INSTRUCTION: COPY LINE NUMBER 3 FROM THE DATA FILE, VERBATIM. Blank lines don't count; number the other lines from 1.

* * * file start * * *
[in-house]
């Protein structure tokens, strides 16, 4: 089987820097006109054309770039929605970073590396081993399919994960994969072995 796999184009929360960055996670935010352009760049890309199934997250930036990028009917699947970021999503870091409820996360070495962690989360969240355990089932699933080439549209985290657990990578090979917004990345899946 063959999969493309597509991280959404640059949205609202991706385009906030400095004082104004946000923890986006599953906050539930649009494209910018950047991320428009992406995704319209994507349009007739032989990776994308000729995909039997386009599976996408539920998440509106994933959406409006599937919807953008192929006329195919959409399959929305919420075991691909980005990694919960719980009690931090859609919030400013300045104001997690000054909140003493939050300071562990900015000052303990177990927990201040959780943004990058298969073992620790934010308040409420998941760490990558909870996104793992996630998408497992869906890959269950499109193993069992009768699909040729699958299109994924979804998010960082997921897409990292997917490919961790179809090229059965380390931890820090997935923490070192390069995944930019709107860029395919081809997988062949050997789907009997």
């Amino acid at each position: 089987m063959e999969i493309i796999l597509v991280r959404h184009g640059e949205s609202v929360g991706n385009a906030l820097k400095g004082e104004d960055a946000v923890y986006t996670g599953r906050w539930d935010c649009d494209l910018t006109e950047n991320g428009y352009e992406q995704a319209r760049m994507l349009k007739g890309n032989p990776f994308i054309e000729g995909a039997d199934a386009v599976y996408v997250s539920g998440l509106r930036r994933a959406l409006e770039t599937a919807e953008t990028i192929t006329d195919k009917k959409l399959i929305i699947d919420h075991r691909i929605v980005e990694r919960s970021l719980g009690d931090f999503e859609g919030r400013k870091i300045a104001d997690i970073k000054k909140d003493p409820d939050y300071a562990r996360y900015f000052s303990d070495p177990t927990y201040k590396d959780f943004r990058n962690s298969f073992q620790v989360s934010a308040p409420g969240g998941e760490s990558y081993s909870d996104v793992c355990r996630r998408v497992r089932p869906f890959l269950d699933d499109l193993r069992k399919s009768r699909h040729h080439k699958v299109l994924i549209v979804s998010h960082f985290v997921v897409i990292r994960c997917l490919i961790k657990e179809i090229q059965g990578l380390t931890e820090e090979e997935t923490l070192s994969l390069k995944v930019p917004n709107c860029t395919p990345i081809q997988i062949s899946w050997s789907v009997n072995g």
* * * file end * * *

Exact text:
């Amino acid at each position: 089987m063959e999969i493309i796999l597509v991280r959404h184009g640059e949205s609202v929360g991706n385009a906030l820097k400095g004082e104004d960055a946000v923890y986006t996670g599953r906050w539930d935010c649009d494209l910018t006109e950047n991320g428009y352009e992406q995704a319209r760049m994507l349009k007739g890309n032989p990776f994308i054309e000729g995909a039997d199934a386009v599976y996408v997250s539920g998440l509106r930036r994933a959406l409006e770039t599937a919807e953008t990028i192929t006329d195919k009917k959409l399959i929305i699947d919420h075991r691909i929605v980005e990694r919960s970021l719980g009690d931090f999503e859609g919030r400013k870091i300045a104001d997690i970073k000054k909140d003493p409820d939050y300071a562990r996360y900015f000052s303990d070495p177990t927990y201040k590396d959780f943004r990058n962690s298969f073992q620790v989360s934010a308040p409420g969240g998941e760490s990558y081993s909870d996104v793992c355990r996630r998408v497992r089932p869906f890959l269950d699933d499109l193993r069992k399919s009768r699909h040729h080439k699958v299109l994924i549209v979804s998010h960082f985290v997921v897409i990292r994960c997917l490919i961790k657990e179809i090229q059965g990578l380390t931890e820090e090979e997935t923490l070192s994969l390069k995944v930019p917004n709107c860029t395919p990345i081809q997988i062949s899946w050997s789907v009997n072995g």